Only a few meters separated the surviving suspect in the terror attack
at the Boston Marathon from those who were injured in the twin blasts, and they are all being treated by an Israeli. Professor Kevin (Ilan) Tabb (49) is the director of Boston's Beth Israel Deaconess Medical Center, a teaching hospital of Harvard Medical School, where suspected terrorist Dzhokhar Tsarnaev is being treated. Twenty-four people who were injured in the attack were also admitted to the hospital, among them 16 who are in serious condition.
Speaking to Ynet, Tabb told Ynet that Tsarnaev was in stable condition and suffered from wounds to his throat. The hospital director said that even if the suspect survives, he may never be able to speak again.
"Unfortunately, I have had a lot of experience with these types of injuries after years of treating people injured in terror attacks in Israel,"
said the professor, who is a member of the board of Hadassah Ein Kerem hospital in Jerusalem,
where he studied medicine and completed his residency.
'Hospital was prepared.' Manhunt in Boston (Photo: MCT)
"We have a few Israeli doctors in the emergency room, and the director of the ER is also Israeli. But most of the physicians at the hospital are not Israeli, and they functioned exceptionally well," Tabb added.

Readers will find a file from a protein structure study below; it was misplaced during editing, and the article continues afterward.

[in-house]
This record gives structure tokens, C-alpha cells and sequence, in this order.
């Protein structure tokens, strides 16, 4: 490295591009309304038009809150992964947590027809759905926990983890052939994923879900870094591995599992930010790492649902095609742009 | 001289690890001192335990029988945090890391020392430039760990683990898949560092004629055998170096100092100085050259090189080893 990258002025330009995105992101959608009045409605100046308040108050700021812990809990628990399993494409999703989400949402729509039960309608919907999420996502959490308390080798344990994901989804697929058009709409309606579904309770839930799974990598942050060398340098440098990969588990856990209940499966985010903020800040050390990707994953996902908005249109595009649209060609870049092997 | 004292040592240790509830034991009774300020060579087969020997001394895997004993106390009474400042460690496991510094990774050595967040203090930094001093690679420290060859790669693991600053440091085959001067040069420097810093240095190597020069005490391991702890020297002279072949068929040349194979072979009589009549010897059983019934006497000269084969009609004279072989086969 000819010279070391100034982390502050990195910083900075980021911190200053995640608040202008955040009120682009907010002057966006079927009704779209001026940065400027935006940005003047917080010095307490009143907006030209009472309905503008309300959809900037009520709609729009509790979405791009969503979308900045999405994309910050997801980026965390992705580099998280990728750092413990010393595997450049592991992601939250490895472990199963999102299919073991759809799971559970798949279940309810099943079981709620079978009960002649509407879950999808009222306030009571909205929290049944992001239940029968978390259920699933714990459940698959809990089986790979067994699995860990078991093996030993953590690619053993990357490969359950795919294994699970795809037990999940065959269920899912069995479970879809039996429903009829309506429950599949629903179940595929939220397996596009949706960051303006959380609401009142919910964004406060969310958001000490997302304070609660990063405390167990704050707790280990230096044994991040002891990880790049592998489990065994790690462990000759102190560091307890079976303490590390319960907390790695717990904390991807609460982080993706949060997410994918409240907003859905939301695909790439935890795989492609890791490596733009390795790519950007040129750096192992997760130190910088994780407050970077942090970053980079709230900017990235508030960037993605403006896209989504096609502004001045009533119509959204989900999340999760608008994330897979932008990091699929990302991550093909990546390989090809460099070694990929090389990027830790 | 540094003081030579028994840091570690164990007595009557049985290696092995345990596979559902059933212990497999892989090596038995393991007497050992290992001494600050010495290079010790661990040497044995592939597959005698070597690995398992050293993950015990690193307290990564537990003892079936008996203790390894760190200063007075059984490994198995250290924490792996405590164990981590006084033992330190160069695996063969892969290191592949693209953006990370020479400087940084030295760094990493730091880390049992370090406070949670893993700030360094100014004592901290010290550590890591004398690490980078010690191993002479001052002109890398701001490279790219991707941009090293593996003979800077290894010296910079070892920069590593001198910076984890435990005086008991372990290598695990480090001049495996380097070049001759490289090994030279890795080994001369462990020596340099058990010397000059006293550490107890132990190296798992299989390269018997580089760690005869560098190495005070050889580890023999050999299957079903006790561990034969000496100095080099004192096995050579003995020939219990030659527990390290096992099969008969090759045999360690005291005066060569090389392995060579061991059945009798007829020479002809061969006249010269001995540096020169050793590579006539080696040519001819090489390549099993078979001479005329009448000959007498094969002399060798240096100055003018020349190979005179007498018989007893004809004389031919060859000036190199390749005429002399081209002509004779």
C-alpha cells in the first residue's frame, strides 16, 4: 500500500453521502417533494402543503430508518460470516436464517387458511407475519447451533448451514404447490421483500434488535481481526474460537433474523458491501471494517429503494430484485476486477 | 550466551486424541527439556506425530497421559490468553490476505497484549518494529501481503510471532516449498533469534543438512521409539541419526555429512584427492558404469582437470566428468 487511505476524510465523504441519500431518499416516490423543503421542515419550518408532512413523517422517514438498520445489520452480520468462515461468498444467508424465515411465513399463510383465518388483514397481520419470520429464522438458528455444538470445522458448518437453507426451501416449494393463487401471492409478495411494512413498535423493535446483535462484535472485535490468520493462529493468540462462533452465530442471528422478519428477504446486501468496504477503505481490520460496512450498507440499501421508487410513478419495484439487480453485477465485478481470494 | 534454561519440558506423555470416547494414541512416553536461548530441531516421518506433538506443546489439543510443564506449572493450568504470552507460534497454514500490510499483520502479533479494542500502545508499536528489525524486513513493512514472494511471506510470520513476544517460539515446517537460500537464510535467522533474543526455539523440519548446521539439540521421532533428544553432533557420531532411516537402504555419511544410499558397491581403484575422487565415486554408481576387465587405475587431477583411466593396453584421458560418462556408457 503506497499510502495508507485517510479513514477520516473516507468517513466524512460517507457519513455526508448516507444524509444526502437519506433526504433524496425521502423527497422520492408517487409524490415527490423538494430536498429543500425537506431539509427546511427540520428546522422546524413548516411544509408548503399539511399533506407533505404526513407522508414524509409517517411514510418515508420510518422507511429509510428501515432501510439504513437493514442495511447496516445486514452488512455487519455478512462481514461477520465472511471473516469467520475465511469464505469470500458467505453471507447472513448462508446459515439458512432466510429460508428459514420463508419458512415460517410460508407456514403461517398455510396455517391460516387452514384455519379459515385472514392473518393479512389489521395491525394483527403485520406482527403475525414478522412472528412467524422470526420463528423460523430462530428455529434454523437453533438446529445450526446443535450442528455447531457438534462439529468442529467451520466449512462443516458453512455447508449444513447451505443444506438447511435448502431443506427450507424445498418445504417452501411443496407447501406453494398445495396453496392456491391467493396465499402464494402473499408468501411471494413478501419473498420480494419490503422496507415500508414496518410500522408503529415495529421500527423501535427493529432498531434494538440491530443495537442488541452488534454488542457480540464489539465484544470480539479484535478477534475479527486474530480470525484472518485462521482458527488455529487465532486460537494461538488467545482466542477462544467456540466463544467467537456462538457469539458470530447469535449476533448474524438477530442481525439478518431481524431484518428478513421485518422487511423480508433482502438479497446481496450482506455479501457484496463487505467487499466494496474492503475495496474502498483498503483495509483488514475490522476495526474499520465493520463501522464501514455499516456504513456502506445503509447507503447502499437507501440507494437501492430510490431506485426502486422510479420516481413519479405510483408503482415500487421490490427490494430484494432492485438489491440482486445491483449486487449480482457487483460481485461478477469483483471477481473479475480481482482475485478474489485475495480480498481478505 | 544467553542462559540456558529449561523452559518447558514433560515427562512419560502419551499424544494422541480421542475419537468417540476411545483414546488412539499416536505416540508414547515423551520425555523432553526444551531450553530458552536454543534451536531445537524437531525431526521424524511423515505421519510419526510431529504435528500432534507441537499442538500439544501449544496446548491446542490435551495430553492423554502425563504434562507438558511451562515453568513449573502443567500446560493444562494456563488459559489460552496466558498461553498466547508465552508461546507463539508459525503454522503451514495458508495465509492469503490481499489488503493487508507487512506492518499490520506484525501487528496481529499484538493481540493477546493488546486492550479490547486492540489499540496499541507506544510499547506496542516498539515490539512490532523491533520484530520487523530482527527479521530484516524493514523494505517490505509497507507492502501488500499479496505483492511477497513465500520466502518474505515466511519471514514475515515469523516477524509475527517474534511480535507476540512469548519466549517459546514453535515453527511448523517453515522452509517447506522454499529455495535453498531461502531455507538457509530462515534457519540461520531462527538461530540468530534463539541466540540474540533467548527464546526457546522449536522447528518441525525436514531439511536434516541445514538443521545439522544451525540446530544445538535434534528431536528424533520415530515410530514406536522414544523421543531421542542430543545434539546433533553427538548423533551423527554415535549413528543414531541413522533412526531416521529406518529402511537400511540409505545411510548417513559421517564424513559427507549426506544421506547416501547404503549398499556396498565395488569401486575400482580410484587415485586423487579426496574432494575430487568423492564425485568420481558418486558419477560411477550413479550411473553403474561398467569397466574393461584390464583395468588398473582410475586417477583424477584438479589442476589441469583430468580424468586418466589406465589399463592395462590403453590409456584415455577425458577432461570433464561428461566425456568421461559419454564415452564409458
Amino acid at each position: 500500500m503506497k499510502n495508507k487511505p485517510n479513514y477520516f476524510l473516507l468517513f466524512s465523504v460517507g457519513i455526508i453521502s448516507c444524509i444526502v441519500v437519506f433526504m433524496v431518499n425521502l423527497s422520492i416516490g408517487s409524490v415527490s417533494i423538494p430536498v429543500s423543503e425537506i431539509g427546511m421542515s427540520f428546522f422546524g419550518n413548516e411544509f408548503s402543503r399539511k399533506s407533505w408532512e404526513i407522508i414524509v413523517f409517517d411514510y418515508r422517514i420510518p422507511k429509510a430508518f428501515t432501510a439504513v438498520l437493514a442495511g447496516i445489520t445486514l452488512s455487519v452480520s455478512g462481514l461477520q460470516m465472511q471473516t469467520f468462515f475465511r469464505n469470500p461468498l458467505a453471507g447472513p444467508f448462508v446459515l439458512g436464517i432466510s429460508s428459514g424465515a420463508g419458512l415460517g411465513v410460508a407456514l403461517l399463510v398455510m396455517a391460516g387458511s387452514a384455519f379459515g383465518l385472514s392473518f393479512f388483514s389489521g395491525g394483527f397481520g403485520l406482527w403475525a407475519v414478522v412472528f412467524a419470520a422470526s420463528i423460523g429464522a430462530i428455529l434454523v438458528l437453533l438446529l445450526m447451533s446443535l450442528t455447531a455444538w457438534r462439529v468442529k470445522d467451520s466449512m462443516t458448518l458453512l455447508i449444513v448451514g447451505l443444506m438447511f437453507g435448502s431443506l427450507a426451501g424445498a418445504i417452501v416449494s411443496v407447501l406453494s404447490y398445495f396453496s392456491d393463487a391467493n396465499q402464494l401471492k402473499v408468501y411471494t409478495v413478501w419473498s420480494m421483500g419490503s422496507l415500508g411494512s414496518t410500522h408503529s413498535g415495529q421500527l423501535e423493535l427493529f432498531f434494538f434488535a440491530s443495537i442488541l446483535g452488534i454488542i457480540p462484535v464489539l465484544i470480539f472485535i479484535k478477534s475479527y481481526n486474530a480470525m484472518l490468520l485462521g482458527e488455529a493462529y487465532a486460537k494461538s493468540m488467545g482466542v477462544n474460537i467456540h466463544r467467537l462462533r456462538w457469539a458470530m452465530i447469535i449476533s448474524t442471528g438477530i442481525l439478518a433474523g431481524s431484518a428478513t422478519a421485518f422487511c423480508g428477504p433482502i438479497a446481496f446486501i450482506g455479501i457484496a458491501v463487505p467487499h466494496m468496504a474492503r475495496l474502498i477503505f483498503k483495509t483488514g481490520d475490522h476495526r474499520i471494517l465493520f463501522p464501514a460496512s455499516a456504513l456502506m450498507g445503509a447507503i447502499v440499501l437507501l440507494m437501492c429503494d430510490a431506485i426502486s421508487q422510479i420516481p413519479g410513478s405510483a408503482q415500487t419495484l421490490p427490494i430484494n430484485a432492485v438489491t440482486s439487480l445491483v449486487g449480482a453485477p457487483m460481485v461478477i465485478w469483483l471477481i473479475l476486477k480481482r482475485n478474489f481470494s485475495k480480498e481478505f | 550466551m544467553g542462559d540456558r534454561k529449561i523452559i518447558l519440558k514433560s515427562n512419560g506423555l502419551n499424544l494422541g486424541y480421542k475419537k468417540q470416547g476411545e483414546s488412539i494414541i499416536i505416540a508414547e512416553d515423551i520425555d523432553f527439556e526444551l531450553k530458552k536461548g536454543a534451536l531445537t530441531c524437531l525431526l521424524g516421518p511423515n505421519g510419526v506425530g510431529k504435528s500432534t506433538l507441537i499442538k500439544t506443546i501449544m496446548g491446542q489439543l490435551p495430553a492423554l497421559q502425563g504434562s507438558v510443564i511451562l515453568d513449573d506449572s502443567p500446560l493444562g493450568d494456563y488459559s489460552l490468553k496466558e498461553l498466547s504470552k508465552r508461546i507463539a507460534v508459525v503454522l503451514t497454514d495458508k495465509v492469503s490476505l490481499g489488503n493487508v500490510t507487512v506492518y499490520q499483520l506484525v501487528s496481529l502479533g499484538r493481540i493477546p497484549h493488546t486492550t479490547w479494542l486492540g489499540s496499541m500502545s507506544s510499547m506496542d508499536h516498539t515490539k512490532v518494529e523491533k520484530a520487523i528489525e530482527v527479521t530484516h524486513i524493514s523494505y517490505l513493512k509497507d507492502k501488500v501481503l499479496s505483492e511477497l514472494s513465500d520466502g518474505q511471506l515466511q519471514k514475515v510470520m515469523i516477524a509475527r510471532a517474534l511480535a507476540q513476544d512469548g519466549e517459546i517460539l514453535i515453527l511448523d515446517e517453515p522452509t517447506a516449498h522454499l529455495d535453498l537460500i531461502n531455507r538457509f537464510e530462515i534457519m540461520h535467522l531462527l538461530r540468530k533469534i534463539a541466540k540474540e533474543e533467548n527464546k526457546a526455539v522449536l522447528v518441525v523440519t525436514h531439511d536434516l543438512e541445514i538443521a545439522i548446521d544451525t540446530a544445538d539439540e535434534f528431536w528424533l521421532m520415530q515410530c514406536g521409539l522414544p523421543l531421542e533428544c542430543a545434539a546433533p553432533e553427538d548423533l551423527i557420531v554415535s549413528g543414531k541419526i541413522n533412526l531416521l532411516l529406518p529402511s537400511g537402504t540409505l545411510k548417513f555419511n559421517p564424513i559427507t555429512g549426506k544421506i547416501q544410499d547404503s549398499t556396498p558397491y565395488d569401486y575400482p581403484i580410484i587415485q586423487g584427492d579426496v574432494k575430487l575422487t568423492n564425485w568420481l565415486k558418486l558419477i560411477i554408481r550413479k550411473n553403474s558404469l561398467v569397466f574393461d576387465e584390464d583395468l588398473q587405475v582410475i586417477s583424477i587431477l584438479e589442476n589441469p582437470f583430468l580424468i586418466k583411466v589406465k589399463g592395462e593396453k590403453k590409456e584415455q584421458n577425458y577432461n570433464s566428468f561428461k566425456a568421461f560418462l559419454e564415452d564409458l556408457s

|Interview with suspected terrorist's mother (Video: Reuters)|
He told Ynet that the Boston Marathon attack resulted in "numerous leg injuries from the blasts, and there were many amputations as well. In Israel we are used to this and here they are not, but the hospital was prepared. Most of those who were seriously injured in the attack were sent to the three main trauma centers in Boston,
"It was very similar to what I was used to in Israel in that we had to admit many injured people in a short period of time," Professor Tabb said. "The fact that we are treating both the victims and the suspected terrorist also reminds me of similar situations in Israel. In Israel we had an injured soldier and a terrorist lying on adjacent beds. When an injured person is admitted to the ER, the doctor or nurse treats him without asking questions."
Relatives of some of the people who were injured in the terror
attack in Boston criticized the decision to treat Tsarnaev in the same hospital as their loved ones.
"I don't understand why they would bring him where my son is," said Liz Norden, who is keeping vigil at her son Paul's bedside in the intensive care unit at Beth Israel Deaconess Medical Center.
Norden told NBC she was "angry" when Tsarnaev was brought to the hospital Friday night, wounded from a gun-battle with police. The improvement in Paul's condition had calmed her fury.
"As long as my son is alive...," she said. "And today he opened his eyes."
Paul and his older brother J.P. both lost a leg. "I can't even tell you how devastating it's been," Norden said. "Those two (the bombers) shattered my world."
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